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A new analysis by Bain & Co. and the Antwerp World Diamond Centre has found that a 1-carat lab-created diamond now retails for as little as 35 per cent of the price of natural, mined diamonds.
A new analysis by Bain & Co. and the Antwerp World Diamond Centre has found that a 1-carat lab-created diamond now retails for as little as 35 per cent of the price of natural, mined diamonds.

Retail price of lab-created diamonds continues to fall

Advances in technology have increased the price difference between lab-created and mined diamonds by as much as 1,000 per cent, a new report has revealed.

According to Bain & Co. and the Antwerp World Diamond Centre’s (AWDC) 10th annual Global Diamond Report, Brilliant Under Pressure: The Global Diamond Industry 2020–21, the retail price difference between natural and synthetic stones has widened yet again.

"We believe additional price drops will make lab-grown diamonds accessible to broader groups of price-sensitive consumers and push them further into the fashion category, where they have growth potential"
Bain & Co. and Antwerp World Diamond Centre's Global Diamond Report 2020–2021

In 2020, the retail price of price of a 1-carat, G colour, VS-clarity lab-created diamond fell to only 35 per cent of an equivalent mined diamond. In 2019 and 2018 this figure was 50 per cent, and in 2017 it was 65 per cent.

Other types of diamond boasted even greater disparities, with the price-difference between equivalent lab-created and natural fancy colour diamonds as great as 1,000 per cent.

Despite the decline, wholesale prices of lab-created diamonds remained stable throughout 2020, resulting in a contraction in the margins of traders and jewellery manufacturers.

According to the report’s authors, the fall in price is expected to put lab-made diamonds in reach of more consumers.

“We believe additional price drops will make lab-grown diamonds accessible to broader groups of price-sensitive consumers and push them further into the fashion category, where they have growth potential,” the report reads.

The trend has been accompanied by an increase in production of lab-created diamonds, with the industry producing 6–7 million carats in 2020. Diamonds manufactured via the high-pressure high-temperature method, largely concentrated in China, made up 60 per cent of global production; however, chemical-vapour deposition diamonds are gaining market share in both the US and India.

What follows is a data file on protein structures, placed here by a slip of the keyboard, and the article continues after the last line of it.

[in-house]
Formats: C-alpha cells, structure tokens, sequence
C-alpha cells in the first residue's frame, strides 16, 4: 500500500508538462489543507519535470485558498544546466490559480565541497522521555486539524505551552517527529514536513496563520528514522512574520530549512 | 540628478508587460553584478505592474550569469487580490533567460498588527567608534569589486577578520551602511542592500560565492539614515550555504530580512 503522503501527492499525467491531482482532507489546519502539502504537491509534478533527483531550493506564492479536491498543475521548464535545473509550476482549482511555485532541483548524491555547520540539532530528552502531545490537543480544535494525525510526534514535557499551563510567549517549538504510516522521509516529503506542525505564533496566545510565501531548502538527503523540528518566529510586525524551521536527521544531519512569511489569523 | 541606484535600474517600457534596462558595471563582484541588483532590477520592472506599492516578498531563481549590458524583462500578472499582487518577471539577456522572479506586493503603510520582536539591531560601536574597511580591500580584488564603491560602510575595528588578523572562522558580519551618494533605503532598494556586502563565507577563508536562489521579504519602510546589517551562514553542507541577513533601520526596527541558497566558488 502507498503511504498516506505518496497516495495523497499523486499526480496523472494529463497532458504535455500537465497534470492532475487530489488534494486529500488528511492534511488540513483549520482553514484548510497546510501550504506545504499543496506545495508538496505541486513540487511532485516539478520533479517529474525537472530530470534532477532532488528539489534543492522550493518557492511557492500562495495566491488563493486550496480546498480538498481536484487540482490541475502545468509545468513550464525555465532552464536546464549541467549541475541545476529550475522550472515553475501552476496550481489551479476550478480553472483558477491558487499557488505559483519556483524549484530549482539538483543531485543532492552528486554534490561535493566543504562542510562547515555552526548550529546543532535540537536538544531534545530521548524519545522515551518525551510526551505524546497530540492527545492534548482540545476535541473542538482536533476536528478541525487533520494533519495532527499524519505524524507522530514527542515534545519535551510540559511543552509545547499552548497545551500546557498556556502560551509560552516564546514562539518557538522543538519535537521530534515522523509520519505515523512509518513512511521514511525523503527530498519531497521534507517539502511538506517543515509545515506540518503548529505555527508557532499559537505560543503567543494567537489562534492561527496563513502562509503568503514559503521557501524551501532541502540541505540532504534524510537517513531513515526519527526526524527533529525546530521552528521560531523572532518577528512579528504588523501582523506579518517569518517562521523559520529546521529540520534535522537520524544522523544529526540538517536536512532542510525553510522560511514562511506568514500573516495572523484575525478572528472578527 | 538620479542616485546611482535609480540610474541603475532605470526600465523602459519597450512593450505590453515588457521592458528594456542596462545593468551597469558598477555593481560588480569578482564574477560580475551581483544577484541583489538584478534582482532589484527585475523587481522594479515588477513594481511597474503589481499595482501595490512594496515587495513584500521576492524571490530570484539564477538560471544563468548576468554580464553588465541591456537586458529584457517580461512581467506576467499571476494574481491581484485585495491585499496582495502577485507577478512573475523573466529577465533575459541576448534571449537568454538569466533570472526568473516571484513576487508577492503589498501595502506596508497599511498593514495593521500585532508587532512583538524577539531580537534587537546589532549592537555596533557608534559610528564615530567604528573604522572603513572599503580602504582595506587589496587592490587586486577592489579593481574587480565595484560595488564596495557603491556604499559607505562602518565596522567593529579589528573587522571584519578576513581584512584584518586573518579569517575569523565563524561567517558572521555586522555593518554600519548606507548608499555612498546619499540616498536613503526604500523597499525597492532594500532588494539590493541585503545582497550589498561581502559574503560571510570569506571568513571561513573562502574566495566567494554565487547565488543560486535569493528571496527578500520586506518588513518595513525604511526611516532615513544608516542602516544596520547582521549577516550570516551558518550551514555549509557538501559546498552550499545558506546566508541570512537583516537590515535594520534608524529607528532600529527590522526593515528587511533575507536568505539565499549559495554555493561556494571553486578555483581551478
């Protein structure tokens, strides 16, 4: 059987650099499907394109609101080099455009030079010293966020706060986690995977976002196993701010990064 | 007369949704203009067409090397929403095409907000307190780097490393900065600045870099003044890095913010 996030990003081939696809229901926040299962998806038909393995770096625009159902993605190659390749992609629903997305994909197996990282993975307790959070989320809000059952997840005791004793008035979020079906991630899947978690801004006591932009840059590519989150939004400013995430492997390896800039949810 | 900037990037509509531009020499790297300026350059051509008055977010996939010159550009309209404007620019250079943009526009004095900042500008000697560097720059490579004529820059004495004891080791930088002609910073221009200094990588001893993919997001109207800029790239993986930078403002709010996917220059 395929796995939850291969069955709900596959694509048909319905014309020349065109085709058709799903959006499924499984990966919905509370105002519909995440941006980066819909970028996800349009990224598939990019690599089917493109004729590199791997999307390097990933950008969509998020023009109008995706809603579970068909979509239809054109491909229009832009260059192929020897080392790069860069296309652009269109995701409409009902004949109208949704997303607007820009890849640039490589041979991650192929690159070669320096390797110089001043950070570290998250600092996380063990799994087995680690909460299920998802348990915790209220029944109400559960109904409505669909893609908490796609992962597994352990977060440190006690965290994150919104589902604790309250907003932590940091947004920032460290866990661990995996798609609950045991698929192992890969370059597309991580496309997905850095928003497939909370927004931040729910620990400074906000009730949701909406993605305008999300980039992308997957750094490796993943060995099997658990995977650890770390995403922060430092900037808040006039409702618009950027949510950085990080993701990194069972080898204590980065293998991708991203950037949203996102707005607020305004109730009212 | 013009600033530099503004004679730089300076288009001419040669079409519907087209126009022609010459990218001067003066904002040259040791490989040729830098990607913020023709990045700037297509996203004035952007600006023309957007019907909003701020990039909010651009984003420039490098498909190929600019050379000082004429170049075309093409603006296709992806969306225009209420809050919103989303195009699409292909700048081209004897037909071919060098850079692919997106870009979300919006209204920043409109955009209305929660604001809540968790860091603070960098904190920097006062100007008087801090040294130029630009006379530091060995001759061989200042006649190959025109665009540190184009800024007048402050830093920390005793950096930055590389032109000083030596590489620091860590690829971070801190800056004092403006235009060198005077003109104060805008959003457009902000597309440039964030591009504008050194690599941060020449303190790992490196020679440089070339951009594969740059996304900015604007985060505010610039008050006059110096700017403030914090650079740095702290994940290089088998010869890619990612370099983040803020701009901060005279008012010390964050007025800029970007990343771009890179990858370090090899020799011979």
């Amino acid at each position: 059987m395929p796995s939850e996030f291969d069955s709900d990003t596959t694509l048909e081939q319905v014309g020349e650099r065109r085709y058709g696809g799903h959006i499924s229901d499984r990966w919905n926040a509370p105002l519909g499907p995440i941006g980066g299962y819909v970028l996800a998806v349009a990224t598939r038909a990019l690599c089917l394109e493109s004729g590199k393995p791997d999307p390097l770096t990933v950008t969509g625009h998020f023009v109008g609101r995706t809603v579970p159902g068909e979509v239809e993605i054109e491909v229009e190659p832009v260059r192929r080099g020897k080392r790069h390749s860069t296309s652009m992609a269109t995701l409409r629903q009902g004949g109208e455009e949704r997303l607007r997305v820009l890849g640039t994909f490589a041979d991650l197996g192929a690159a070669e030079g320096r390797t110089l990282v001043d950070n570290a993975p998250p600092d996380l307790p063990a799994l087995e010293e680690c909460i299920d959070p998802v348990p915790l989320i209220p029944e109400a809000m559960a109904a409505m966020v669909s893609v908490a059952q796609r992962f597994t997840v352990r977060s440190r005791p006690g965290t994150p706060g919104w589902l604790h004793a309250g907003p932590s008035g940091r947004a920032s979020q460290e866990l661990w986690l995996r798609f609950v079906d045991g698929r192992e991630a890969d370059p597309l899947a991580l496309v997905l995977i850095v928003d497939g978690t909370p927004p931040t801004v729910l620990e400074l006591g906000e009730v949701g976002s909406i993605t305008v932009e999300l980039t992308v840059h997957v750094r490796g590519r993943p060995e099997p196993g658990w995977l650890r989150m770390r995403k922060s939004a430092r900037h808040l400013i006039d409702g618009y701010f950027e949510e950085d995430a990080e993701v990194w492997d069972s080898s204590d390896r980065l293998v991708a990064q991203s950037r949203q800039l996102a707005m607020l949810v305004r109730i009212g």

Assessing the health of the wider diamond industry, Bain and AWDC found that retail diamond sales managed compared positively against other luxury products; while COVID-19 pushed down diamond jewellery sales by 15 percent, the wider luxury market fell by 22 per cent.

“In 2020 the diamond industry as a whole unexpectedly benefited, as consumers, unable to spend on experiences or travel, used those funds for items such as diamonds, which are considered a tangible physical investment,” Olya Linde, partner Bain & Co., said.

“Our research found that more than 75 per cent of consumers intend to spend the same amount or more on diamond jewellery than before the crisis, indicating a strong, ongoing emotional connection with the diamond story.”

Consumer understanding and awareness of lab-created diamonds also continues to develop. According to a study conducted by marketing firm The MVEye – formerly MVI Marketing – in 2020, 80 per cent of consumers surveyed were aware of lab-made diamonds, compared with less than 10 per cent in 2012.

 

More Reading:
India shifts stance on lab-created diamonds
New report explores consumer and trade attitudes to lab-grown diamonds
The Great Diamond Debate: Round II
Synthetic diamonds prices fall 60 per cent
Lab-created diamond jewellery market to grow to US$15billion by 2035
 











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